In early 2010, Google announced it was adopting a “mobile first” strategy. While Google did not coin the phrase “mobile first”, they were the first major technology company to publicly adopt a mobile-first strategy.
What is “mobile first”? Why should I care?
Mobile-first strategy is an approach to innovation that maintains digital technology should be designed for smaller devices, then scaled up. Because mobile designs are more difficult than desktop, the mobile-first approach makes it easier to adapt responsive mobile designs to larger screens and devices.
To demonstrate why mobile first makes sense, a few factoids:
- In the world today, more people access the internet via smartphones than desktops.
- Apple sold more iPads in 2012 than the leading manufacturer of PC’s (Hewlett Packard), sold PC’s. Today, iPads are selling better than ever.
- Everyone you know has a smartphone, and most of them also have a tablet.
- Everyone you know spends much more time with their phone than they do their desktop:
Clearly, there has been a sea change, and phones and tablets now account for more traffic than desktops. So the real question is, in the face of all these statistics, why would anyone still consider a desktop-first approach?
Desktop First – A Superficial Approach to Design
Until recently, desktop was king, and mobile specific strategies, if they existed at all, took a backseat to the primary marketing strategy — i.e., websites are developed for desktop users. Mobile “sites” have historically been scaled down, shrunken versions of the desktop site, sometimes with content stripped out to make it more compact, more consumable, more palatable. The mobile site was a re-factoring of the desktop version, and developers and strategists spent a disproportionate amount of their efforts on the desktop.
But that’s a superficial approach since phones and tablets have some very fundamental differences. Yes, they are smaller, very true. But there is more to it than just size. Phones are primarily communication devices. Phones can make voice calls and send text messages. Phones have GPS. Phones have accelerometers. Phones do not have keyboards or mice. And … the hardware profiles of all phones are significantly less than desktops.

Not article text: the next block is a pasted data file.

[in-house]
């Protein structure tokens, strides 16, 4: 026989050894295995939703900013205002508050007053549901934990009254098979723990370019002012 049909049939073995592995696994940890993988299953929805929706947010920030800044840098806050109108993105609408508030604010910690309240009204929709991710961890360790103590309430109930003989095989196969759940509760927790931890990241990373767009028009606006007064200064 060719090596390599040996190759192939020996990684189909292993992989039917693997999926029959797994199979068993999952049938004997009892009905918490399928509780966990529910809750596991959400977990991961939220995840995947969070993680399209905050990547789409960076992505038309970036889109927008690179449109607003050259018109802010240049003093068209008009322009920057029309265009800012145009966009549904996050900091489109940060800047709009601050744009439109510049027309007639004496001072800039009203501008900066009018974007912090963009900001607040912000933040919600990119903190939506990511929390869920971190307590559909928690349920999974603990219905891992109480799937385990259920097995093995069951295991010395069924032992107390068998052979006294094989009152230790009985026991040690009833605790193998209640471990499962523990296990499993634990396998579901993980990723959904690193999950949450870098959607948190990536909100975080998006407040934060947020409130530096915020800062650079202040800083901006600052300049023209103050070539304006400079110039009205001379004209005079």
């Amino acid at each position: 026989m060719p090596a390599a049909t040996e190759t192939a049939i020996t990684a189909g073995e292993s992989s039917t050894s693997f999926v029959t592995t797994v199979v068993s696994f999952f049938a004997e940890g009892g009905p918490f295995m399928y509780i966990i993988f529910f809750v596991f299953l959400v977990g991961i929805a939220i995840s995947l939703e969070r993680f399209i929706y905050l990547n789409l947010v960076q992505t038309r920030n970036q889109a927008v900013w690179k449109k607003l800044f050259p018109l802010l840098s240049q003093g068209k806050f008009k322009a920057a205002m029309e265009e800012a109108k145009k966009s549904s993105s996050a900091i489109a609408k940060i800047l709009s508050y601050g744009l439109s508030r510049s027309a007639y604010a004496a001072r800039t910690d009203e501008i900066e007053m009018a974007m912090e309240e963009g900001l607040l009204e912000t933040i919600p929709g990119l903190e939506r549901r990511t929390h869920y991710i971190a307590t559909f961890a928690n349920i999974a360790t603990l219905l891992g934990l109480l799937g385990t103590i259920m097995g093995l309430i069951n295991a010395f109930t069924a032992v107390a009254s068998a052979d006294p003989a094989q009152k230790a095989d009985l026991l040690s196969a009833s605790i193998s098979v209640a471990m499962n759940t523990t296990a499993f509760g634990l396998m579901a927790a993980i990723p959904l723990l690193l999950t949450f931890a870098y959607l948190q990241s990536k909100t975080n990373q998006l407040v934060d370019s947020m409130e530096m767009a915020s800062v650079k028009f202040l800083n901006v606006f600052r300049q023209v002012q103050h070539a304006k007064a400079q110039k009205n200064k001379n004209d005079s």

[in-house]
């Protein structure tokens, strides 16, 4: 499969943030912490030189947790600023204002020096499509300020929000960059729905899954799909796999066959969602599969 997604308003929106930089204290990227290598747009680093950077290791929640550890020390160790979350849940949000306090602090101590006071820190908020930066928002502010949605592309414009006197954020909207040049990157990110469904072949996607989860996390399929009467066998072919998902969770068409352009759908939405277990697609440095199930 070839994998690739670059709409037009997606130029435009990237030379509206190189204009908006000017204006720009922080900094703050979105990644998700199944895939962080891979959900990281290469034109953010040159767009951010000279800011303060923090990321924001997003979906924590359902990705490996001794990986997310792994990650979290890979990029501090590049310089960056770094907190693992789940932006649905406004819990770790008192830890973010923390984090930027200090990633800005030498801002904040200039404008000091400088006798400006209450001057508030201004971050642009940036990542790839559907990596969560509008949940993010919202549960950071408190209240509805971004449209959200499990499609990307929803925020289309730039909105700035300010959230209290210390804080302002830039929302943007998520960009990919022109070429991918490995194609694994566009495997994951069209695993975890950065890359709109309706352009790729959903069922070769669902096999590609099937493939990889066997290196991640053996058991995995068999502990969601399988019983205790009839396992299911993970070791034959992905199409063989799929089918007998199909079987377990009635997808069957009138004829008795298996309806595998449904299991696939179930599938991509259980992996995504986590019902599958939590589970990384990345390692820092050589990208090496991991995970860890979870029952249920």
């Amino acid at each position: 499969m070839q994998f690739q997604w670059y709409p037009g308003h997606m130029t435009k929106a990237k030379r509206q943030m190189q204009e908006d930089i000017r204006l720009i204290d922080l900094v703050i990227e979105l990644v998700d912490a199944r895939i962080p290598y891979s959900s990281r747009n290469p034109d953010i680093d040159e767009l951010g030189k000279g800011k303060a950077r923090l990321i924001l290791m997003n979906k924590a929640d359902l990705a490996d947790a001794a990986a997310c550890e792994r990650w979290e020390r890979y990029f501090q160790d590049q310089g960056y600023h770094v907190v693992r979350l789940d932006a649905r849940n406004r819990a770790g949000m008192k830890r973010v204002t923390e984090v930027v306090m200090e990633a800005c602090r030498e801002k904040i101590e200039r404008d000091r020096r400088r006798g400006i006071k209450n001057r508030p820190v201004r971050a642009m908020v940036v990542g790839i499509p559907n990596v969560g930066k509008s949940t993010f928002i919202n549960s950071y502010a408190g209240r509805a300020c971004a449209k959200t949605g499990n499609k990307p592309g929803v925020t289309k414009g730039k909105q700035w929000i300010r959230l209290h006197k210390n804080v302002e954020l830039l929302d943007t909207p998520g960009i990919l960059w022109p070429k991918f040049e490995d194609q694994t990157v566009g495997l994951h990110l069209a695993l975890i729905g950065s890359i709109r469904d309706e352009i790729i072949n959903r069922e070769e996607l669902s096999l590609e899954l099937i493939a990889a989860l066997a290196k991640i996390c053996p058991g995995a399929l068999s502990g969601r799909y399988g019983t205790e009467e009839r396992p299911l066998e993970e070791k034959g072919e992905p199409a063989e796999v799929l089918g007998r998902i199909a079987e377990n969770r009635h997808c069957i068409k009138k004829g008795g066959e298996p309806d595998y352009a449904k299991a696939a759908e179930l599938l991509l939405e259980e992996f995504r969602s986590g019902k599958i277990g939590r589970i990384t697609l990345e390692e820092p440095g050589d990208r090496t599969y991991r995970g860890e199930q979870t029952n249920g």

In many ways, phones of today are more like desktops of 10 years ago. They can’t process as much code as quickly as desktops. Trying to shove a really nice desktop based website at a mobile device, risks disappointing the user with poor performance. Looks great, but it’s slow, and who likes “slow”?
Mobile First – User Experience is Priority
So a mobile first strategy essentially encourages developers to appeal to the user experience of mobile visitors first. Provide a user with a poor user experience and how likely are they to come back? Thanks to Google, we actually know the answer to that question. According to Google’s Mobile Playbook, 57% of people said they wouldn’t recommend a company that had a poorly designed mobile site.
That shouldn’t be a surprise. Mobile users just have less patience. They want what they want, and they want it now.
Mobile First with Responsive Design
Instead of targeting desktop as the primary concern, we should be developing for mobile devices first, and the desktop experience should take the back seat. This applies to mobile friendly websites. as well as responsive designs.
In regards to the code of a responsive website, many websites are currently developed with the desktop version being the default layout. This means that the website loads images at their largest sizes and includes all functionality that desktop websites are capable of producing.
Media queries are then used to identify the resolution of the screen, and the website dynamically adapts its layout, content, and functionality to fit the device. In cases where the screen is detected as being a mobile phone, the large images must be resized and content that is optimized for desktop viewing may be reduced or stripped out entirely. This process of adapting the website to a mobile device is hardware intensive, and mobile sites are often somewhat slow to load given a mobile phones limited processing abilities.
A mobile first strategy suggests that the default design should me the mobile variant, making the desktop layout a secondary option. This increases page load speed on mobile phones because the website is not loading large images that it must resize. As a consequence, it can also make the desktop version slightly slower to load. But with mobile phone usage soon to exceed desktop usage, this consequence may be a necessary evil.